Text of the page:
My cheat sheet for using SignalR

Good gravy, I spent several HOURS going through the samples and watching videos to get my own sample app working. Sure, the pre-built ones worked – but trying to reverse-engineer WHY they worked was a chore.

If you are not familiar, SignalR is a Microsoft technology which uses several browser technologies to allow the server to update the client in real-time. This is a mechanism that lets a web server push down updates to a web browser.

OK, for the impatient like me, here are the nuts and bolts of what you actually need:

STEP 1: Install SignalR from NuGet
Right-click on your project and choose “Manage NuGet Packages”. On my machine, I have these installed:

mx3BC76

Which ones do you “need”? Who knows. There is so much conflicting documentation, it’s anyone’s guess. But while having these installed, my app works.

STEP 2: Create a hub
Ideally in a class library – or you can create a sub-folder (called SignalR?) for your code – you’ll at least need a “hub”. This is the mechanism which lets you send data back-and-forth to the client.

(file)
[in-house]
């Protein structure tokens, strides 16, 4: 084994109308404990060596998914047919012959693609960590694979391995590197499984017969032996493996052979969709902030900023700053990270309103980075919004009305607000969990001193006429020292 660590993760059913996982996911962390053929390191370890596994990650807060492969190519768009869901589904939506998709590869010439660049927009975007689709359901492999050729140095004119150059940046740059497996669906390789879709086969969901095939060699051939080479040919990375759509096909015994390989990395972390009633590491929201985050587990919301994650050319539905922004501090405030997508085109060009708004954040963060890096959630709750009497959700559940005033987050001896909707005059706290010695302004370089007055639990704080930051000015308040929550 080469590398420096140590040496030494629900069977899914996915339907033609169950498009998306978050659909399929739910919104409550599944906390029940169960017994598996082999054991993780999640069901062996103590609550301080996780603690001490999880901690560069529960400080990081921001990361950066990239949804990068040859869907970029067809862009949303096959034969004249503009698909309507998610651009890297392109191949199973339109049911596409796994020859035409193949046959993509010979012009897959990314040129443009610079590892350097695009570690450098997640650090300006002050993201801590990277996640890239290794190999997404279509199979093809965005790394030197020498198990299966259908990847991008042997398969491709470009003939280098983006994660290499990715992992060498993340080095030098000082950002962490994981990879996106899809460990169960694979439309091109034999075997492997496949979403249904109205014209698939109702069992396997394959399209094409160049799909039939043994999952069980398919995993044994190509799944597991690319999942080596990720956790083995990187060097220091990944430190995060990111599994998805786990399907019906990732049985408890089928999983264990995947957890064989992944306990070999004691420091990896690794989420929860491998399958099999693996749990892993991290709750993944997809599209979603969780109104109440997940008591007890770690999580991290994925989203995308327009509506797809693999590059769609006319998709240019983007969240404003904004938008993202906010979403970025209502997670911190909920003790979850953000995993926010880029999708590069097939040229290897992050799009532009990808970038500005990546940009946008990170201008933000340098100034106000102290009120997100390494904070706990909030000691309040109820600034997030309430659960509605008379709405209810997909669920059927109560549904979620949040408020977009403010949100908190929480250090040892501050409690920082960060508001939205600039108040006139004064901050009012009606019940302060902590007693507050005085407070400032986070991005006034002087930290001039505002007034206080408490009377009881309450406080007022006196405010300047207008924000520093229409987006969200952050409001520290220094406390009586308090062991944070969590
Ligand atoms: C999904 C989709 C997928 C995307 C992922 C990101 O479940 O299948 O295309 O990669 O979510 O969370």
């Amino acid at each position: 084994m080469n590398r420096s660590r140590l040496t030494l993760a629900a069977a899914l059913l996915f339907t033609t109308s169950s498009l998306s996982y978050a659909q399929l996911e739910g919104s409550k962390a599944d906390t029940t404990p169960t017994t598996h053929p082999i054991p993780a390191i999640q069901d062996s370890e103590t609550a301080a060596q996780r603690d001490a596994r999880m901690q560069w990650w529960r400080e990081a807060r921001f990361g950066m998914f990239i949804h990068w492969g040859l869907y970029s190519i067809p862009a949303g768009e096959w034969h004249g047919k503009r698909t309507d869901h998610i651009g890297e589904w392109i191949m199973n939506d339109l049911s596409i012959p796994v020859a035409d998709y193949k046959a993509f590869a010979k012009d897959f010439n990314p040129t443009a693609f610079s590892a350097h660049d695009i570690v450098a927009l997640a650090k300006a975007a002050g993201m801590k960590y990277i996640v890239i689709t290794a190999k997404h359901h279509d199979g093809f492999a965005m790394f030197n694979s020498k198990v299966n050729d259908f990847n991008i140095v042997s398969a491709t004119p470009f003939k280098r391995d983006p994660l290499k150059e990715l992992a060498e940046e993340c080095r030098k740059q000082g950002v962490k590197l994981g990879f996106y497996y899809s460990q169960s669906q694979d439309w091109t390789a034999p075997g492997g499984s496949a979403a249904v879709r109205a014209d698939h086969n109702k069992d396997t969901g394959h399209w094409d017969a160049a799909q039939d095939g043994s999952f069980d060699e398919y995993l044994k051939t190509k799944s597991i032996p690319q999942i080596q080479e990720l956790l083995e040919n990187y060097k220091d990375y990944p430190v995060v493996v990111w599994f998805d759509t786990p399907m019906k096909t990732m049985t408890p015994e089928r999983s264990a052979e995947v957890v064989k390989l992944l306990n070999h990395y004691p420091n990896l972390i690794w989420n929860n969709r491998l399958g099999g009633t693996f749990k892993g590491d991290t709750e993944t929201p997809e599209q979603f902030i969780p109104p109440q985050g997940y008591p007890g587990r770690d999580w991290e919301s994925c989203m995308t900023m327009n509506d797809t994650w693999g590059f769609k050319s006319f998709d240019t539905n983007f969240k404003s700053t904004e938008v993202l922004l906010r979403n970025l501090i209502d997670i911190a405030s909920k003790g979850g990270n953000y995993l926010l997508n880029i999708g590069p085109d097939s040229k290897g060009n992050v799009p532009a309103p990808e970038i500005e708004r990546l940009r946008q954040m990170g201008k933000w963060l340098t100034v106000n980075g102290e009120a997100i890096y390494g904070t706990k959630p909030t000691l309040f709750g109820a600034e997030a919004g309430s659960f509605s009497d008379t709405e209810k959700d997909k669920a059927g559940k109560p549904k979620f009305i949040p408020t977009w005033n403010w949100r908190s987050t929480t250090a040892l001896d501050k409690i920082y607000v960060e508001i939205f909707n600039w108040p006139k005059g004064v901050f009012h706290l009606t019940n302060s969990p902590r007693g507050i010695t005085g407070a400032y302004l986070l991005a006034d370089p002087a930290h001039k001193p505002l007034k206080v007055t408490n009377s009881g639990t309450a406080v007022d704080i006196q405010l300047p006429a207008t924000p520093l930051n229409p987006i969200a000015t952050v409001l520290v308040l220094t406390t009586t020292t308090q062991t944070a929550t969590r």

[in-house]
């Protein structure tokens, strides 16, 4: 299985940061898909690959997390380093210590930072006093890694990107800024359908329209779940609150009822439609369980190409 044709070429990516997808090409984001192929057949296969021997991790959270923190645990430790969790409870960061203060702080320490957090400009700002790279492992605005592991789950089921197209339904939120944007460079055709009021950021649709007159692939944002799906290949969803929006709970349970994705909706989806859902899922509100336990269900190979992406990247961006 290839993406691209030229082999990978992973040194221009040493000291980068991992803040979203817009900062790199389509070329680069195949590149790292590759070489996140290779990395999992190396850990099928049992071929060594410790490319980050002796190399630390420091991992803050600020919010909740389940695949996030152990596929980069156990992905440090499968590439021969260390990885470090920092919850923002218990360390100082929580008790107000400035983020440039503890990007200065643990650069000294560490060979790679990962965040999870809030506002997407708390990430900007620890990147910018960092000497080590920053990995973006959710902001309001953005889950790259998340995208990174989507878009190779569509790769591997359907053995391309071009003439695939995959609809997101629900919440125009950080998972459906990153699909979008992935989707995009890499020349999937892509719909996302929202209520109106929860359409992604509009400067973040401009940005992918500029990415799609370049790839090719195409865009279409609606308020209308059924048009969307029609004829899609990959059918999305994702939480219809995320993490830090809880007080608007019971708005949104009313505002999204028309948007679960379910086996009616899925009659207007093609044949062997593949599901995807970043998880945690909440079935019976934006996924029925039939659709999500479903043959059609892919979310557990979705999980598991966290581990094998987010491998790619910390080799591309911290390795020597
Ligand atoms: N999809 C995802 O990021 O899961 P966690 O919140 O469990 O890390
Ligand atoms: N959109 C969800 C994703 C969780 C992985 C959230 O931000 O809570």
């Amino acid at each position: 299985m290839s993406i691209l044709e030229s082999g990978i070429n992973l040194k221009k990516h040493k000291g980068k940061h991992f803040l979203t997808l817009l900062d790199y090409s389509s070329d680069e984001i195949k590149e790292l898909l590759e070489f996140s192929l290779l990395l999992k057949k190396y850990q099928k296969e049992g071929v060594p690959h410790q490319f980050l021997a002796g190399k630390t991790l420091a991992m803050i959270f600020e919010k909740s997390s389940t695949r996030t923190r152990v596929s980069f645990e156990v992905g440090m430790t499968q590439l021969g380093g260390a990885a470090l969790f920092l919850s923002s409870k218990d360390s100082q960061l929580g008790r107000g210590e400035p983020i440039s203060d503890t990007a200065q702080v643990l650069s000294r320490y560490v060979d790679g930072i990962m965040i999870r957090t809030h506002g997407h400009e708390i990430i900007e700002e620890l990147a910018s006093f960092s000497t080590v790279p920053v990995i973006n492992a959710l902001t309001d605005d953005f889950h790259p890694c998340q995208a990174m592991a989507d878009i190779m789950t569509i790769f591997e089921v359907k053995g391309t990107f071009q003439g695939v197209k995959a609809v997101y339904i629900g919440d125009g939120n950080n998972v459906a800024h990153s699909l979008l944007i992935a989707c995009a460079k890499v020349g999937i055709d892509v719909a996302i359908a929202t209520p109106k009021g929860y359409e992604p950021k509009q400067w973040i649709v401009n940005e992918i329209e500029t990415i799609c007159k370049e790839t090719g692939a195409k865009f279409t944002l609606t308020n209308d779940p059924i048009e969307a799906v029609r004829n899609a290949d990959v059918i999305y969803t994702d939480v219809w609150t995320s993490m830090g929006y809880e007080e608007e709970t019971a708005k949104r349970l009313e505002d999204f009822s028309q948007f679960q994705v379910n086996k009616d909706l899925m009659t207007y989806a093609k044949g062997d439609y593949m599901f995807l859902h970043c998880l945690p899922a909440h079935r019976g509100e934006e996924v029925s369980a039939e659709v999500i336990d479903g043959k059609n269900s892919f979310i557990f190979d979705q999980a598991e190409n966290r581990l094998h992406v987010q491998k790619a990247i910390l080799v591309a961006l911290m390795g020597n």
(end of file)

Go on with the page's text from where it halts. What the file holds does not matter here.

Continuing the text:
For my sample app, I am sending back some basic statistics. Here is all of the code for the hub and the data structure which holds the current status:

[HubName("statusHub")]
public class StatusHub : Hub
{
    private static StatusDetail currentStatus = new StatusDetail();
    private static Random random = new Random();
    private static Timer timer = new Timer(400);
    public StatusHub() : base()
    {
        currentStatus.StartTime = DateTime.Now;

        // Generates random data to send to the client
        timer.Elapsed += (sender, e) =>
        {
            OnStatusChanged();
        };
        timer.Enabled = true;
        timer.Start();
    }

    [HubMethodName("onStatusChanged")]
    public void OnStatusChanged()
    {
        currentStatus.BytesProcessed += random.Next(121, 23767);
        currentStatus.RequestsProcessed += random.Next(0, 11);

        // Fire the event on all of the clients
        Clients.All.onStatusChanged(currentStatus);
    }
}

public class StatusDetail
{